An Artist’s Guide to Making the Most of Art Basel in Miami Beach

Ryan McNamara
Dec 4, 2017 11:27PM

The first rule of Miami is to hate Miami. Even if you think it will be the best week of your year, you have to groan when someone asks you if you’re going. Practice the groan. It must be nuanced enough to acknowledge your “complicity” while also establishing an “Us” that elevates you above the “Them” crammed next to you on one of four flights from NYC to MIA (or to Fort Lauderdale, if you didn’t get your ticket in time). It’s a journey that brings into focus the struggle among your hedonism, your politics, and the way you make a living.

This guide is for slightly damaged people. By that I mean people who will go into a spiral even while surrounded by sun, beaches, free drinks, and DJ Paris Hilton. These are all amazing things that should bring gaiety to your life. And this is why I’ve learned not to complain about Miami to my family. Really though, if you aren’t at least a little defective, don’t read this; I’d rather you storm Miami, gobbling Adderall because you don’t want to miss a single launch party.

Most of the times I’ve gone to Miami have been for art gigs, so that has definitely informed my experience. If you are going for a project, the first thing to note is that New York anxiety only exists in New York. It’s like oxygen—you don’t notice it until it’s not there.

And you will definitely miss it when you are the only one coming unglued because the 310 Diet Mountain Dew bottles you need for your sculpture haven’t arrived. At this point your New York superiority complex will burst out with ferocity, but you must submit. Also, we are living wrong and Miamians are living right. Life will continue if your project doesn’t go precisely as planned. There are no emergencies in the art world. (That said, bring all the supplies you can. You can lose days searching for a measuring tape.)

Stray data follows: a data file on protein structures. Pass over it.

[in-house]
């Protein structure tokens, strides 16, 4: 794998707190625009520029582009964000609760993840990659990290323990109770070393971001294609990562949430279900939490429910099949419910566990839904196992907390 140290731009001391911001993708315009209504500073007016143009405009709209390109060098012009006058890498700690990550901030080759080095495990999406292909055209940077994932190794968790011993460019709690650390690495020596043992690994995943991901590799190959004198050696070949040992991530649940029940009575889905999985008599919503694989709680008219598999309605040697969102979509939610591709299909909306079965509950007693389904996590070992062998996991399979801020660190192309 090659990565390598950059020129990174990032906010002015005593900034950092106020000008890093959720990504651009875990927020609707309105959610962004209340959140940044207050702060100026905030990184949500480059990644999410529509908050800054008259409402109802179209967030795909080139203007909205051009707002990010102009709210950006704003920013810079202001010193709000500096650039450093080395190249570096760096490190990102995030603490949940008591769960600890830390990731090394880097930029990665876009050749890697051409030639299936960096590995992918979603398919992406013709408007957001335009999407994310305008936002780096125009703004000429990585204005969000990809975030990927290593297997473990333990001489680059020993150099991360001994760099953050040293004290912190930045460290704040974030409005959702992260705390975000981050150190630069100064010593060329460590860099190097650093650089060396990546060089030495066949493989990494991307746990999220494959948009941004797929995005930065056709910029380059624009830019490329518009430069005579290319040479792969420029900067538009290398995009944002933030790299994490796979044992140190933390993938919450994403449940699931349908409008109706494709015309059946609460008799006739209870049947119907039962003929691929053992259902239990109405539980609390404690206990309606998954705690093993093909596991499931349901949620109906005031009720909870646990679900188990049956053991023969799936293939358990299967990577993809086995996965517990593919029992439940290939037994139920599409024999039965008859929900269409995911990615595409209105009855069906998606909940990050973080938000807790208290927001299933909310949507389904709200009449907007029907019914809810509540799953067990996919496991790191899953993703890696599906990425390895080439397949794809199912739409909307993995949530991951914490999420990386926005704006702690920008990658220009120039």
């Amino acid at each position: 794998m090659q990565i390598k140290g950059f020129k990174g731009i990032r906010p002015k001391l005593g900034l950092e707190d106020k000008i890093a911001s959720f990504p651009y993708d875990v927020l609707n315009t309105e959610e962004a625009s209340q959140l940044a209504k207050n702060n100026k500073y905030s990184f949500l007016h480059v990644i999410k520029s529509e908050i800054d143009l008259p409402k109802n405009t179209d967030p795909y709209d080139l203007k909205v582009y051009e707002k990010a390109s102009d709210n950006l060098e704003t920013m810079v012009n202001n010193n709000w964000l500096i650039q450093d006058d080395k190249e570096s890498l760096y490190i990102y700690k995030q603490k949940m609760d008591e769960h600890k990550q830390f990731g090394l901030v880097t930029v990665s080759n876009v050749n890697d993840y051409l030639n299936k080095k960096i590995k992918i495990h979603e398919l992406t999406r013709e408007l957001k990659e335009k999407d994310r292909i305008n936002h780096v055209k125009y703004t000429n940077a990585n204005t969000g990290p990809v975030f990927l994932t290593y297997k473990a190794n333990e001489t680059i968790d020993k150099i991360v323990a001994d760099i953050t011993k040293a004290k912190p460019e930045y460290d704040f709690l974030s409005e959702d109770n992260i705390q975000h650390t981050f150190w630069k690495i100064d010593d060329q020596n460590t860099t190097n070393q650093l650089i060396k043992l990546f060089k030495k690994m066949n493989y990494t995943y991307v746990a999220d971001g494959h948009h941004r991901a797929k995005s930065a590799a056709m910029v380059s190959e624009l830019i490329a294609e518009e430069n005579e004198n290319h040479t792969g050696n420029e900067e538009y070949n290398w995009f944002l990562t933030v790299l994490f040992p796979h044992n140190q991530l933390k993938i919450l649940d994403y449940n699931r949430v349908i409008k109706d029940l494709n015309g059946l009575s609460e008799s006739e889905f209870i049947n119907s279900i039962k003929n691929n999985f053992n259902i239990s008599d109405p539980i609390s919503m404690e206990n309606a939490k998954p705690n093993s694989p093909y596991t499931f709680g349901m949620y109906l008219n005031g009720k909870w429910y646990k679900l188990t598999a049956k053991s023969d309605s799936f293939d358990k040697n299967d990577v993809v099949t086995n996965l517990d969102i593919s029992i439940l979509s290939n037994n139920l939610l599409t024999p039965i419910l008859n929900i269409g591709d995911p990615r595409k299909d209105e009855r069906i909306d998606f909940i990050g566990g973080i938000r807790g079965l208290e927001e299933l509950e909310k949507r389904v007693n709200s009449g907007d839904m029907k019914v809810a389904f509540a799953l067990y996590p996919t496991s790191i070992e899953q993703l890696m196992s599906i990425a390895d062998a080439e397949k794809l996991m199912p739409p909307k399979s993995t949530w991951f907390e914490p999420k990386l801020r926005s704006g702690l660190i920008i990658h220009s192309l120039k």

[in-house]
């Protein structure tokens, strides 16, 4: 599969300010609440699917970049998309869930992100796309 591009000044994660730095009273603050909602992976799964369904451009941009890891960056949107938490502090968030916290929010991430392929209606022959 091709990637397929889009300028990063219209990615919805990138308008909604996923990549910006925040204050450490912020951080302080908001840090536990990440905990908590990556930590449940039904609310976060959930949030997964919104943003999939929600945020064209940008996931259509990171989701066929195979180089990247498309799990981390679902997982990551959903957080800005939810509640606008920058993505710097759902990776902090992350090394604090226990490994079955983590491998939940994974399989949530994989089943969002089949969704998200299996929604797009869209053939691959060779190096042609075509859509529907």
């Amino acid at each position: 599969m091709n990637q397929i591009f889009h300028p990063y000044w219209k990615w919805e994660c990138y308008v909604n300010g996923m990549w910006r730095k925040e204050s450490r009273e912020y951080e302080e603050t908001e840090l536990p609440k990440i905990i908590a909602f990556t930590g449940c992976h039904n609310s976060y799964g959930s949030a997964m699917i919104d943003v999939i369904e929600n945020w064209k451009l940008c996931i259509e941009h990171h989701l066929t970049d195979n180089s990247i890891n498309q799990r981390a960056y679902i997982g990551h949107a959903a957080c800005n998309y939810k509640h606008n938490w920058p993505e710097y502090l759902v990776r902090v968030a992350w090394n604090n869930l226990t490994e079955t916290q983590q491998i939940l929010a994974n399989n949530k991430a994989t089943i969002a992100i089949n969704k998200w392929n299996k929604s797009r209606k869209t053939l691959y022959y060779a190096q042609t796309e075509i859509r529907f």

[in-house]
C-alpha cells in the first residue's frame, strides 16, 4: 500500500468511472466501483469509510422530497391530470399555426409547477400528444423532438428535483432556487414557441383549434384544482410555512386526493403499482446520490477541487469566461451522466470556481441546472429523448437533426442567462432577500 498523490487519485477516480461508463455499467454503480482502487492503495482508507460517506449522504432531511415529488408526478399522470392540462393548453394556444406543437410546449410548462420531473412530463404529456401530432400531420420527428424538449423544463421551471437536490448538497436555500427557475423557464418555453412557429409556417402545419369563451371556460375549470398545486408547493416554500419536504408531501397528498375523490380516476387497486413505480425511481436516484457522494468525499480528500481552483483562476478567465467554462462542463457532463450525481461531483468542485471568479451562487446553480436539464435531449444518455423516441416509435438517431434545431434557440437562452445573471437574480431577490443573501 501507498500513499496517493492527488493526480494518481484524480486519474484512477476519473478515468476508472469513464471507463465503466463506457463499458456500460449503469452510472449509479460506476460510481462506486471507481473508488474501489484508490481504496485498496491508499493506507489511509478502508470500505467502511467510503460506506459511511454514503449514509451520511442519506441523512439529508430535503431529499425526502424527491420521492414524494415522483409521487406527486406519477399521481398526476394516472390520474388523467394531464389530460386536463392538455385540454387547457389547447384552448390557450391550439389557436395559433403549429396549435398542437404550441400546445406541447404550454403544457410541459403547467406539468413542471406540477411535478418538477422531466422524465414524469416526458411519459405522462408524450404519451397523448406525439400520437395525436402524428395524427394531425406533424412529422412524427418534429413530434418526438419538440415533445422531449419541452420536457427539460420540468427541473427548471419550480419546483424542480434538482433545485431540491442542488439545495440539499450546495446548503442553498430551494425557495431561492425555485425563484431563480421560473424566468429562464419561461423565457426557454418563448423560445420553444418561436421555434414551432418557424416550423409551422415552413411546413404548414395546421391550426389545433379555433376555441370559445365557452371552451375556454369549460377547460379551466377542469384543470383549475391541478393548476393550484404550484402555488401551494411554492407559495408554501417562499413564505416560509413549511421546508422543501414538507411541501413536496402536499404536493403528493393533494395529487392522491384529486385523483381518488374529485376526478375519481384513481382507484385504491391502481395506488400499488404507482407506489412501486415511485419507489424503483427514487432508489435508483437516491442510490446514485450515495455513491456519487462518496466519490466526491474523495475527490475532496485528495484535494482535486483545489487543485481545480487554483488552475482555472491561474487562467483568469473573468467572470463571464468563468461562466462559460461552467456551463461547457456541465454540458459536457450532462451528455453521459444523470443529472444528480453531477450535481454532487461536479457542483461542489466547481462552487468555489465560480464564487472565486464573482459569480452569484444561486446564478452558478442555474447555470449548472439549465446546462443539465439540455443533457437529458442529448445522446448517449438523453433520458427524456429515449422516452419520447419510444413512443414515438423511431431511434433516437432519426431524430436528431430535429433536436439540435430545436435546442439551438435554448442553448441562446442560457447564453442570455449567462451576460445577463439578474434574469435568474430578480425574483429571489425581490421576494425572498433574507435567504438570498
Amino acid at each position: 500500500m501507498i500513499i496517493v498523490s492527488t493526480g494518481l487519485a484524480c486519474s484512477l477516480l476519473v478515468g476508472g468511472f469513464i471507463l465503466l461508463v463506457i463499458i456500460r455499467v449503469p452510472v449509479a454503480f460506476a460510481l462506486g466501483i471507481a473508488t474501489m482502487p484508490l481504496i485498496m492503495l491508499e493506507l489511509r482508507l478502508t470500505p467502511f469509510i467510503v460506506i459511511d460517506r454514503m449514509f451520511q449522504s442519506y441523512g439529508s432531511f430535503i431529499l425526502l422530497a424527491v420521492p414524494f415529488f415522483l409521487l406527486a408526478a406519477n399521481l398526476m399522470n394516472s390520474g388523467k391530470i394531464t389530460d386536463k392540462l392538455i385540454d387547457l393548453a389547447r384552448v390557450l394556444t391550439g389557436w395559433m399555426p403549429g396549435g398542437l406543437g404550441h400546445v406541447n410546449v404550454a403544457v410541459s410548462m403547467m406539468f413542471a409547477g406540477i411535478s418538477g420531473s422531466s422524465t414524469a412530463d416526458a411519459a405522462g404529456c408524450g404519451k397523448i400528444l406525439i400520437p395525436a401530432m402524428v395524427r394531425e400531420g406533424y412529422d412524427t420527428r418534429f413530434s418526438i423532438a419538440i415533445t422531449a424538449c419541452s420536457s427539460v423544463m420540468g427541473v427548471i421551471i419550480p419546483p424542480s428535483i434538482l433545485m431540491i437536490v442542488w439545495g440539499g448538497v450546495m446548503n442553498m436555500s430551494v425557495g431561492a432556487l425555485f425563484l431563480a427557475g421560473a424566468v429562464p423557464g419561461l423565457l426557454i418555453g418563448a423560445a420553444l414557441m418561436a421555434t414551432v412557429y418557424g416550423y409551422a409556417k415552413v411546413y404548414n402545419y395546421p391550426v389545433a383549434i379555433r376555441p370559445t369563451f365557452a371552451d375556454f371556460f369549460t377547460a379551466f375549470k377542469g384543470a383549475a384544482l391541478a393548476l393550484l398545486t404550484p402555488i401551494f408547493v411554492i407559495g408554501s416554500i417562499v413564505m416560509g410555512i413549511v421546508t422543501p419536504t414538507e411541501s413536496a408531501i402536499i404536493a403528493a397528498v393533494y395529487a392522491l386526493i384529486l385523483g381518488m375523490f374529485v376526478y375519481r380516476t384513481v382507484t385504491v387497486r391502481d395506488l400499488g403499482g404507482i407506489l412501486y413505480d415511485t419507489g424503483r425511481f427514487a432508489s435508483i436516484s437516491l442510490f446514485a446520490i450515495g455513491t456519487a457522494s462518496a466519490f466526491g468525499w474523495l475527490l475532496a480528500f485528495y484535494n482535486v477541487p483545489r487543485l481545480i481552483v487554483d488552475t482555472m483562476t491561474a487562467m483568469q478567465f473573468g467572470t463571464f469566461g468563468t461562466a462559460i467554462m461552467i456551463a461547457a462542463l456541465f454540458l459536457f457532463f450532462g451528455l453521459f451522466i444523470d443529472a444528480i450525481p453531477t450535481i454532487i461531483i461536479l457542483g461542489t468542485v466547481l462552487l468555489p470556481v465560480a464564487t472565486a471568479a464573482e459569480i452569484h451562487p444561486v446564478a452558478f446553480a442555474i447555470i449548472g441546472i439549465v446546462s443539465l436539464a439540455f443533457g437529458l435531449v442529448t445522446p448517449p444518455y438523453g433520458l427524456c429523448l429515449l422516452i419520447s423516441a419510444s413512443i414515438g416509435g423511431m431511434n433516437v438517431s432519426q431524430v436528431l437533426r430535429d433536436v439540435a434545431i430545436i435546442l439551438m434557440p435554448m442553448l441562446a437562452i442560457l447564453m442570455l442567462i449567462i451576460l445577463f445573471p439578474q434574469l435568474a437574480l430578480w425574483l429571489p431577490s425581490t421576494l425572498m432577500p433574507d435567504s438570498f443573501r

Another practical note: Down here, sponsored booze (including something that is literally named Ruinart) flows like wine at a wedding in Cana, but you will not eat. Miami Beach is a tourist town run by hotel restaurants that you don’t have time for and can’t afford anyway. Be your own mom and pack snacks. I’ve had many dinners at the Walgreens on Lincoln and Collins. If you do have the time to walk the massive avenues, go to La Sandwicherie, my favorite restaurant in Miami Beach. Try to sniff out what parties will feed you and always choose those no matter what they are for—hunger is stronger than pride. And remember, the gallery/museum/multinational-big-pharma-corporation that’s paying for your room isn’t going to pay for your room service, and your cultural capital isn’t going to pick up the bill, either.

Art Basel Miami Beach is glamorous, but that glamor comes with a whiff of desperation, so be primed to feel disappointed by humanity. Observing encounters between art professionals is like watching two dogs, with fair badges instead of collars, sniff each other’s butts to ascertain who is the alpha. At night, grown men flash business cards amid the mobs, hoping that their job title will sway the door person. Tan women on the street aggressively hand out shiny postcards trying to entice you to events that aren’t part of the “real” art world. (In the “real” art world, shiny postcards are emailed invites, and tan buskers are pale PR agents.) Miami lays hierarchies bare, and you will soon realize that at the top of that hierarchy sits Mr. Brainwash (even if you weren’t even aware of who he is).

That said, I really like parties. I really like drinking for free. I really like when my friends come together and go to parties and drink for free with me. In what other job does a work trip involve an itinerary of parties every night? You don’t even have to be invited, you just have to be crafty. Most artists aren’t paid enough (or at all), so make things more equitable by drinking as much as it takes to fill that hole in your expense report.

On the night that you finally go full Miami, you will run into a friendquaintance on the street. They will ask you what you are up to that night in a way that makes it obvious that they hope to outdo you with their own itinerary. And the sad thing is, you will actually care if your schedule is better.